Omar Villafranca, NBC 5 News
Mosquitoes in Flower Mound and Garland have tested positive for West Nile virus.
The three human cases of West Nile virus reported in Dallas County this week are far from the hundreds reported last summer and are not close to the level to just aerial mosquito spraying, health experts and county officials said Friday.
County Judge Clay Jenkins, the county's top elected official, said county leaders are concerned about the human cases but some human cases were expected. There is not a certain numerical threshold that would trigger aerial spraying, he said.
"As far as like the elected officials having set out a specific line, they have not done so, nor would it be appropriate for elected officials to do that because none of us are scientists," he said.
Jenkins said he and other county leaders frequently consult with Dallas doctors, as well as specialists in the county and state health departments and the Centers for Disease Control and Prevention.
Jenkins said gathering data and opinions from scientists and medical professionals shapes the decision on when and where to launch aerial spraying against the mosquitoes. Jenkins stressed the scientific community isn't sounding any alarms.
"I don't have any scientists right now saying to me, 'You know, put planes in the air. We need to start aerial spraying,'" he said. "If we don't have a fierce, all-over-the-county problem like we did last year, there is not a need to spray from the air if we can handle it on the ground."
Dr. John Carlo, chairman of the Dallas County Medical Society Emergency Response Committee and a former Dallas County health department medical director, said last year was much different from this year's mosquito season.
"What happened last year was, we saw an evolving risk with numbers of human cases that kept continuing to ramp up," he said. "Thankfully, this year, we haven't seen that. But we're not done yet."
Carlo was among the experts who urged Dallas County to conduct aerial spraying last year but is not calling for it this year.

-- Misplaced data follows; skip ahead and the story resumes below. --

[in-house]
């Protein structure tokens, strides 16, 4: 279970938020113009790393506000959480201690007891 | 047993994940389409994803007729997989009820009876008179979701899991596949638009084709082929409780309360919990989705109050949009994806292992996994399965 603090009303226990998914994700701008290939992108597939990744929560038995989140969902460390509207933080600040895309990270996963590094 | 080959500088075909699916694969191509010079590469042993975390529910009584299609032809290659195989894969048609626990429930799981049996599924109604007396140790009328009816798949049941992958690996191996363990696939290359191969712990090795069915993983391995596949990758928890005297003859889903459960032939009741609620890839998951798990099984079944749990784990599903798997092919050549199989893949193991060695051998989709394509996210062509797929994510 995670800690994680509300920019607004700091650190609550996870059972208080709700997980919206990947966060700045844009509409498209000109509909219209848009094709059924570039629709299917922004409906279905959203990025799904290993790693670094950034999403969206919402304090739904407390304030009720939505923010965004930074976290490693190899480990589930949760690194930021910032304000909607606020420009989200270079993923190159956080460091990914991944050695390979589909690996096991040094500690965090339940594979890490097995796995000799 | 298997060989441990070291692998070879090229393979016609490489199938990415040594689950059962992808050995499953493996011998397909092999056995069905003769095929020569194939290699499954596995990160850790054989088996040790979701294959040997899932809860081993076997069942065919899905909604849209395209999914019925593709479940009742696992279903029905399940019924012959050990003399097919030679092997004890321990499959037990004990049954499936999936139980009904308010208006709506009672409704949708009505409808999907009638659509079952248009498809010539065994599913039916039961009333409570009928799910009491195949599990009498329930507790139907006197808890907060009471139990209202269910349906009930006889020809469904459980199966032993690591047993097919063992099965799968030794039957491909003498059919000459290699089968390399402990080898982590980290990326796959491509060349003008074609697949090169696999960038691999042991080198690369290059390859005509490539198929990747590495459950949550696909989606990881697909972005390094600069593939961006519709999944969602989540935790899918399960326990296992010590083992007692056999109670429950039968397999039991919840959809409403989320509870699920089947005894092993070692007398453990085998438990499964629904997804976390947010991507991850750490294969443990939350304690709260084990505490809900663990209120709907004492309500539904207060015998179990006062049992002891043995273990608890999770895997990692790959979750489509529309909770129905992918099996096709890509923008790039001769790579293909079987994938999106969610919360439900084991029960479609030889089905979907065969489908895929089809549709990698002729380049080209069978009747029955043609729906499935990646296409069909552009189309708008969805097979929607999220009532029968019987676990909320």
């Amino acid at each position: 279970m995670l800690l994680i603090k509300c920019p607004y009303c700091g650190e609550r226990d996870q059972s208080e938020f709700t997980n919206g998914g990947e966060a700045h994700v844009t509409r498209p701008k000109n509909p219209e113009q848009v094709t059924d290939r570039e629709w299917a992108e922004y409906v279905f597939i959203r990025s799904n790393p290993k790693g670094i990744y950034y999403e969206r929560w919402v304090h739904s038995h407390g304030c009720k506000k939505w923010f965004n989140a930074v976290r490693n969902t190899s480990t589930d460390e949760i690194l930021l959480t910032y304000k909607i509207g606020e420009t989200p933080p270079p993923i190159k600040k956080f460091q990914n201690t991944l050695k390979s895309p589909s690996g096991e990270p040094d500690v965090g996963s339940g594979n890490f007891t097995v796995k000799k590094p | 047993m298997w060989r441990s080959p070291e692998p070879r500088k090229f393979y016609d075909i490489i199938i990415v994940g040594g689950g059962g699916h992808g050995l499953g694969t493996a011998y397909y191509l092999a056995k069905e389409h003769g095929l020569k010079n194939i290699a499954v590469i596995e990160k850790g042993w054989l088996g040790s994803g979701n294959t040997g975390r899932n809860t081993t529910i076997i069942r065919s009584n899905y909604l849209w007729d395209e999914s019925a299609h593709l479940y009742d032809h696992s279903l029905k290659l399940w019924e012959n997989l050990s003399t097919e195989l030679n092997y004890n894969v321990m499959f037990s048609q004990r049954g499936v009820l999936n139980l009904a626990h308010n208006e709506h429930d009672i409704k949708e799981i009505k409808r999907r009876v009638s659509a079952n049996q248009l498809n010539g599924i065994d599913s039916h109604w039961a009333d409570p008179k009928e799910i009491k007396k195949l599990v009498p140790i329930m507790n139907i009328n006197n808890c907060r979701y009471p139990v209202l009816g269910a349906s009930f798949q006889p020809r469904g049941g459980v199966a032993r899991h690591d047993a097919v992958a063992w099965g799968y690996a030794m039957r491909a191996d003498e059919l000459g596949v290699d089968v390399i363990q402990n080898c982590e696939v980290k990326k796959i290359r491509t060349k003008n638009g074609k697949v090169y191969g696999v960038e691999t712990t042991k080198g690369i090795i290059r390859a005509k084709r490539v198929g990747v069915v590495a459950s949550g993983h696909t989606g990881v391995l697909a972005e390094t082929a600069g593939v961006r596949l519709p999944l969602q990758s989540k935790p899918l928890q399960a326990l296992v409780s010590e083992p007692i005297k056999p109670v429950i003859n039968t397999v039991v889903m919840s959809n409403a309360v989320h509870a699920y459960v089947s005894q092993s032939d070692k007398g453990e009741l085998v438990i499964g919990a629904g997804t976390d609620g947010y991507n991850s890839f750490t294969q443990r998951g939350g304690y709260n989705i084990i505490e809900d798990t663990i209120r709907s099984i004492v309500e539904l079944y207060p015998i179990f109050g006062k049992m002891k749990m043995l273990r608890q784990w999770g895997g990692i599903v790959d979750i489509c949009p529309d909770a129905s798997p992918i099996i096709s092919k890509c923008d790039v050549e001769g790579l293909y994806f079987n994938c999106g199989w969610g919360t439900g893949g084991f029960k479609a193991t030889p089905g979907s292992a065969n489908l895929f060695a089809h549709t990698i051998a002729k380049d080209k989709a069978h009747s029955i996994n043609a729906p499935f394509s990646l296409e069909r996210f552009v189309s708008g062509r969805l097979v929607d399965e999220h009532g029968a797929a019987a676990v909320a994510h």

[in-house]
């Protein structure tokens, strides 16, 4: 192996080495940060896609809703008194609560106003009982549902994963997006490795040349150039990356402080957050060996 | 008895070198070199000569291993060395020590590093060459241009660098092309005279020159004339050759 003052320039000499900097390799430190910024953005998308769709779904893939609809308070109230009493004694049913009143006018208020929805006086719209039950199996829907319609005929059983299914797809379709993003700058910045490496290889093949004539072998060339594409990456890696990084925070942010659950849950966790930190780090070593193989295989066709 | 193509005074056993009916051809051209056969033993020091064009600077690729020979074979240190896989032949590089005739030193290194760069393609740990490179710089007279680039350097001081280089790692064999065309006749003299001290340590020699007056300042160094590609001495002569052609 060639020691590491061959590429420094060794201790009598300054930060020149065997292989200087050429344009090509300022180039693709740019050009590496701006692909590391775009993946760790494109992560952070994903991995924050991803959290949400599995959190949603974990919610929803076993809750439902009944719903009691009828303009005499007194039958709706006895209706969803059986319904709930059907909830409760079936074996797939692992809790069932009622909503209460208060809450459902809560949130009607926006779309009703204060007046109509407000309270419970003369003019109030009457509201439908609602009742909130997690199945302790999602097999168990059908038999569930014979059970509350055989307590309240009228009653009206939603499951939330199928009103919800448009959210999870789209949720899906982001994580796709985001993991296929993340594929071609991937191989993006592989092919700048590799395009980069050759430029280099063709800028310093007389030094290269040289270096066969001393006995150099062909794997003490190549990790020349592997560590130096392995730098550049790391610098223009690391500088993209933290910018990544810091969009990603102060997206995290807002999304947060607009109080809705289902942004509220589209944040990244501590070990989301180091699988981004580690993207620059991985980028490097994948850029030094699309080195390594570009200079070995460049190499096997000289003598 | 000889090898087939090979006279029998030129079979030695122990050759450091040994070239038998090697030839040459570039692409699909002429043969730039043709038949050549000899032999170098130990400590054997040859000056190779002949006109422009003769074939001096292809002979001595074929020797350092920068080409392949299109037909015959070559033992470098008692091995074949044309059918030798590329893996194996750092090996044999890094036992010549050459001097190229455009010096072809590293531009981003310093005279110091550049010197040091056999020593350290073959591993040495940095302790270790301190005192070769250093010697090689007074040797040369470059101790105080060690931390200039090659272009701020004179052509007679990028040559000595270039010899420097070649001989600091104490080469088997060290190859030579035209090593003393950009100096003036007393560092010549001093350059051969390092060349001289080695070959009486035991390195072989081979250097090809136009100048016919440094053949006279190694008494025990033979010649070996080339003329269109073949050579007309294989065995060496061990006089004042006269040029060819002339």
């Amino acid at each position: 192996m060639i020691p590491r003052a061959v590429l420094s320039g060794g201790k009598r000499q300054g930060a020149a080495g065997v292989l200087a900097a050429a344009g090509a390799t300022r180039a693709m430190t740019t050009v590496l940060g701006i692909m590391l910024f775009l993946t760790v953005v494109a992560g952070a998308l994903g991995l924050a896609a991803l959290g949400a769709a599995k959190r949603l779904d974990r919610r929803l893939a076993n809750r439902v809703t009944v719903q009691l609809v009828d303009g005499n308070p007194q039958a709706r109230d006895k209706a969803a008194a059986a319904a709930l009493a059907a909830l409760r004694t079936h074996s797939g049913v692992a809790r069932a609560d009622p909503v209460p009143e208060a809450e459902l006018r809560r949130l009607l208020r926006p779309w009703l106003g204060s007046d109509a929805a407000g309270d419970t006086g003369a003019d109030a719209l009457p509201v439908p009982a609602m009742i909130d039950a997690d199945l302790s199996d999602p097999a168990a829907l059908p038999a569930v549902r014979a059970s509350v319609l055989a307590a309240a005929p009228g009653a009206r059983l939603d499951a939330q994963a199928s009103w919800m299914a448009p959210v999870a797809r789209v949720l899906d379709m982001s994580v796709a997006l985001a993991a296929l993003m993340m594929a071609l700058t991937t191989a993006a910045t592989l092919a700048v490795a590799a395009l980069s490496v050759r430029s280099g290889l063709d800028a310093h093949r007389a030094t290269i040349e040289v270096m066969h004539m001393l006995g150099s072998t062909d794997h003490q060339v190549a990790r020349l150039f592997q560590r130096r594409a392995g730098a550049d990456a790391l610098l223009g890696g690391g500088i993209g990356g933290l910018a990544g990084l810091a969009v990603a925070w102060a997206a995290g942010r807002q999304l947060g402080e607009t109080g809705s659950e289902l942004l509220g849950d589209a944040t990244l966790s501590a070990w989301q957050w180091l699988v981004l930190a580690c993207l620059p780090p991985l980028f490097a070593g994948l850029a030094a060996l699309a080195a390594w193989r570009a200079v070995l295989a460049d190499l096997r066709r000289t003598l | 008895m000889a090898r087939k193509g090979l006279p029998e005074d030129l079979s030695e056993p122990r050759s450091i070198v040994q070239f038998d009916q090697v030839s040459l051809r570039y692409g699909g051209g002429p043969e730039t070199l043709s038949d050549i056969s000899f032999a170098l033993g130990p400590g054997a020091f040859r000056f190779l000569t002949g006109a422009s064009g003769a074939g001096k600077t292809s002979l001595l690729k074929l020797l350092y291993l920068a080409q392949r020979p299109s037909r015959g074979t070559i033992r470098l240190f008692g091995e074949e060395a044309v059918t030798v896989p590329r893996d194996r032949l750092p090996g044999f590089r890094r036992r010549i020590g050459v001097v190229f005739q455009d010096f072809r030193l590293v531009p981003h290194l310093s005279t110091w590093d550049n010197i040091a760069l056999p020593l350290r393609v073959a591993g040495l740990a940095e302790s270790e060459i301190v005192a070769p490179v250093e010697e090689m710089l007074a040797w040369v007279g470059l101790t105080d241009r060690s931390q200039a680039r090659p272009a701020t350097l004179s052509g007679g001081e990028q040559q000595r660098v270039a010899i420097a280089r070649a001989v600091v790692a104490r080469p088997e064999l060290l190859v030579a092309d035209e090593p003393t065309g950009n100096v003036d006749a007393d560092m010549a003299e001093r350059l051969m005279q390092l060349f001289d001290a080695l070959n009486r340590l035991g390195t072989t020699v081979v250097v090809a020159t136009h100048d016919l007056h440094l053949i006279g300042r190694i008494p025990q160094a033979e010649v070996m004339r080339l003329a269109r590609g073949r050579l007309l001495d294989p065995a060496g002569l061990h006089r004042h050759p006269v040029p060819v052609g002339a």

He praised the county's expanded monitoring system, which uses far more mosquito traps to better detect infected mosquitoes.
"That offers a better way to make targeted intervention," he said.
This year, the county has used targeted ground spraying to kill mosquitoes. A team of experts constantly monitors the situation, Jenkins said.
"Things can change suddenly, and that's why we look at this every day," he said. "But we're in a much better point than we were last year, and we think can continue handling this with the assets we have on the ground right now and, if that changes, we'll let the public know."
Earlier this year, county commissioners approved a budget for possible aerial spraying. Dynamic Aviation, which conducted last year's aerial spraying, told NBC 5 that the county has an contractual option with the company to continue spraying if needed.
Spokesman Caleb Stitely said Dallas County leaders have contacted the company to keep them up-to-date on West Nile virus numbers, not to mobilize the company.
Jenkins is urging residents to continue removing standing water that can serve as mosquito breeding areas and wear insect repellant and long sleeves in the dawn and dusk hours, when mosquitoes are active.